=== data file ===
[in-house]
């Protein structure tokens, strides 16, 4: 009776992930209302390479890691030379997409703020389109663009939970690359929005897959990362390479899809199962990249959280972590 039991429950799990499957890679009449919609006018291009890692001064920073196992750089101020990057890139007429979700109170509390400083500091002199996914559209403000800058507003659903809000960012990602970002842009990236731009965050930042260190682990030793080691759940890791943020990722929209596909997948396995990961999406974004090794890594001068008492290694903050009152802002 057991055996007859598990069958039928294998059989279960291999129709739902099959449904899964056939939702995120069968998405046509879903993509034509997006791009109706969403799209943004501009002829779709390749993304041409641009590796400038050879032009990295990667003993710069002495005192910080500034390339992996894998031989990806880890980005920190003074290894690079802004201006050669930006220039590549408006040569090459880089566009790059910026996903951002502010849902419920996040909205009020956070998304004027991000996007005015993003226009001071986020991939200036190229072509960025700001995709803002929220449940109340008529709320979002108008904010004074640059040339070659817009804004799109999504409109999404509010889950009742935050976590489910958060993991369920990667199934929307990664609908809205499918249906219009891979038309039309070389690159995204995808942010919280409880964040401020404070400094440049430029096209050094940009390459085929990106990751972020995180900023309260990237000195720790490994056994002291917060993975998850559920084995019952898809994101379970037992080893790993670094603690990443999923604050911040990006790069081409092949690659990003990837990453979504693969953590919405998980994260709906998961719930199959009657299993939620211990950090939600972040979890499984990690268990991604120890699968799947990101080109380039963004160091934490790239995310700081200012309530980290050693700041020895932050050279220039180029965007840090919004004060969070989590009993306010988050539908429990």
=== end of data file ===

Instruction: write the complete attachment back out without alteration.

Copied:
[in-house]
């Protein structure tokens, strides 16, 4: 009776992930209302390479890691030379997409703020389109663009939970690359929005897959990362390479899809199962990249959280972590 039991429950799990499957890679009449919609006018291009890692001064920073196992750089101020990057890139007429979700109170509390400083500091002199996914559209403000800058507003659903809000960012990602970002842009990236731009965050930042260190682990030793080691759940890791943020990722929209596909997948396995990961999406974004090794890594001068008492290694903050009152802002 057991055996007859598990069958039928294998059989279960291999129709739902099959449904899964056939939702995120069968998405046509879903993509034509997006791009109706969403799209943004501009002829779709390749993304041409641009590796400038050879032009990295990667003993710069002495005192910080500034390339992996894998031989990806880890980005920190003074290894690079802004201006050669930006220039590549408006040569090459880089566009790059910026996903951002502010849902419920996040909205009020956070998304004027991000996007005015993003226009001071986020991939200036190229072509960025700001995709803002929220449940109340008529709320979002108008904010004074640059040339070659817009804004799109999504409109999404509010889950009742935050976590489910958060993991369920990667199934929307990664609908809205499918249906219009891979038309039309070389690159995204995808942010919280409880964040401020404070400094440049430029096209050094940009390459085929990106990751972020995180900023309260990237000195720790490994056994002291917060993975998850559920084995019952898809994101379970037992080893790993670094603690990443999923604050911040990006790069081409092949690659990003990837990453979504693969953590919405998980994260709906998961719930199959009657299993939620211990950090939600972040979890499984990690268990991604120890699968799947990101080109380039963004160091934490790239995310700081200012309530980290050693700041020895932050050279220039180029965007840090919004004060969070989590009993306010988050539908429990």